The two faced each other when Kaimana was a senior at Liberty High School and Isaiah played for Bishop Gorman in the state semi-finals. Isaiah recalls playing in that game as a starting member of Bishop Gorman's defensive line.
"It was my sophomore year when we played them in the semi-finals and that was the first time and I was really nervous. Here and there I remember kind of letting up. Then getting into the game Kai was doing really against us and playing hard, and I just thought, ‘Oh man, I'm hunting you down now.' I went after him like a mad man."
In the end Bishop Gorman was victorious. Younger brother had beaten his older brother and Kaimana Nacua would then go on to sign with BYU. If Kaimana was going to lose he would rather have it be to his younger brother Isaiah.
"He was a really humble guy and he ended up scoring the only touchdown against us," said Isaiah. "I remember a couple of plays before we went head up when he got the ball. He gave it his all and knew he did his best. I think he was happy for me knowing that he gave it his all against us."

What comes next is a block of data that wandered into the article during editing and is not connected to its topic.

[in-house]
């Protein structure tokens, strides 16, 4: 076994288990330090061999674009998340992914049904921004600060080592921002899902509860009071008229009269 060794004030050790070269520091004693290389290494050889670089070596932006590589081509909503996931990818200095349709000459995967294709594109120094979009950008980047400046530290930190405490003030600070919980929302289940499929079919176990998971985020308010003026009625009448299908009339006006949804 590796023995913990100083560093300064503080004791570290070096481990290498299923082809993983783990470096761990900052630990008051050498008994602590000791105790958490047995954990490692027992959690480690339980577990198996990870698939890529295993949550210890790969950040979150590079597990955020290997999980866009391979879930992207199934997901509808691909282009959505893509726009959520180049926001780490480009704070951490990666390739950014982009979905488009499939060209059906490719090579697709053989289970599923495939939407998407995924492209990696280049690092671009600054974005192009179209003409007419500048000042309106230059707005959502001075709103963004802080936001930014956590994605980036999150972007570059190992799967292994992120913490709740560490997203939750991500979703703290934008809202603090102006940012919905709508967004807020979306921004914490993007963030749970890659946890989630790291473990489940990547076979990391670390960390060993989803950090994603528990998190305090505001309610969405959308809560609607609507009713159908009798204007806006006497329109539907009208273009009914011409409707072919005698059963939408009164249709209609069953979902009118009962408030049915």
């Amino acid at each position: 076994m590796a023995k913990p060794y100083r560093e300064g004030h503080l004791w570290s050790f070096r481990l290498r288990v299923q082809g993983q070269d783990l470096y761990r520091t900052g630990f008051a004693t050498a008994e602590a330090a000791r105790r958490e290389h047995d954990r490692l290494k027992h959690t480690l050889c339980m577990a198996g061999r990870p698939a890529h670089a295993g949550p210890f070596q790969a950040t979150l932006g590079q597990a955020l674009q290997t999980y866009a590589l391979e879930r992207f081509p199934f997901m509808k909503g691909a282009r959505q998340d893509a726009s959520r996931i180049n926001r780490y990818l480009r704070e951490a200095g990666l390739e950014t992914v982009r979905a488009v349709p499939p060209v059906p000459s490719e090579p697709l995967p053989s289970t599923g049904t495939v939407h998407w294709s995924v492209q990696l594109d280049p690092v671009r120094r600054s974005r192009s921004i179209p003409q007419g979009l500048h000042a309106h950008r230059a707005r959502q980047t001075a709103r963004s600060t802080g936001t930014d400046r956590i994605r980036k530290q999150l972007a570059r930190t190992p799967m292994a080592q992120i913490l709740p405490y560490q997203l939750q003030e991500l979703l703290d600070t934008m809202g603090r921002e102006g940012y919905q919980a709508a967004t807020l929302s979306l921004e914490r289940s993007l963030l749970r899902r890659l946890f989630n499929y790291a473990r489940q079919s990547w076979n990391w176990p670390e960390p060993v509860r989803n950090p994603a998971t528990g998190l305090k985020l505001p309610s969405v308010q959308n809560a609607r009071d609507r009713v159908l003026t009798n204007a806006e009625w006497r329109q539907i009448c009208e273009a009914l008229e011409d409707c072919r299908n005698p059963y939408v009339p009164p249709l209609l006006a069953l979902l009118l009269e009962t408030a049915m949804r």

The Nacua brothers will be united as BYU Cougars in the future, and for Isaiah Nacua, he wouldn't want it any other way. Playing with his older brother as a member of BYU's football team was the plan they had right from the start when they were first offered by Coach Mendenhall. He didn't see it then but sees it now how being able to play at the same school as your brother is a real unique blessing most siblings don't get to experience.
"Yeah, you can't really explain how you feel when you finally know that you're going to be playing with your brother on the same team than against him. It's going to be awesome standing on the same sideline as him and going crazy together after a big play. It's really going to be a great experience for me to be with my older brother playing together on the same team, and on the same defense."
The future of BYU's defense looks very bright, and Isaiah Nacua will be a part of that future once he returns home from his mission. He sees the type of talent he'll be playing alongside of once he returns home and thinks BYU's defense will continue its dominating ways.
"You know, just based on the guys we've got coming in and the guys that will be there from missions and things like that, this defense will be really, really good in the future," said Nacua. "It already is [right] now but I think the guys that are coming in and if you look at the talent level we have it's going to just keep on going. If we put in the work, we have the talent and ability to be a top defense like BYU has [recently]. I'm excited to be a part of it and can't wait."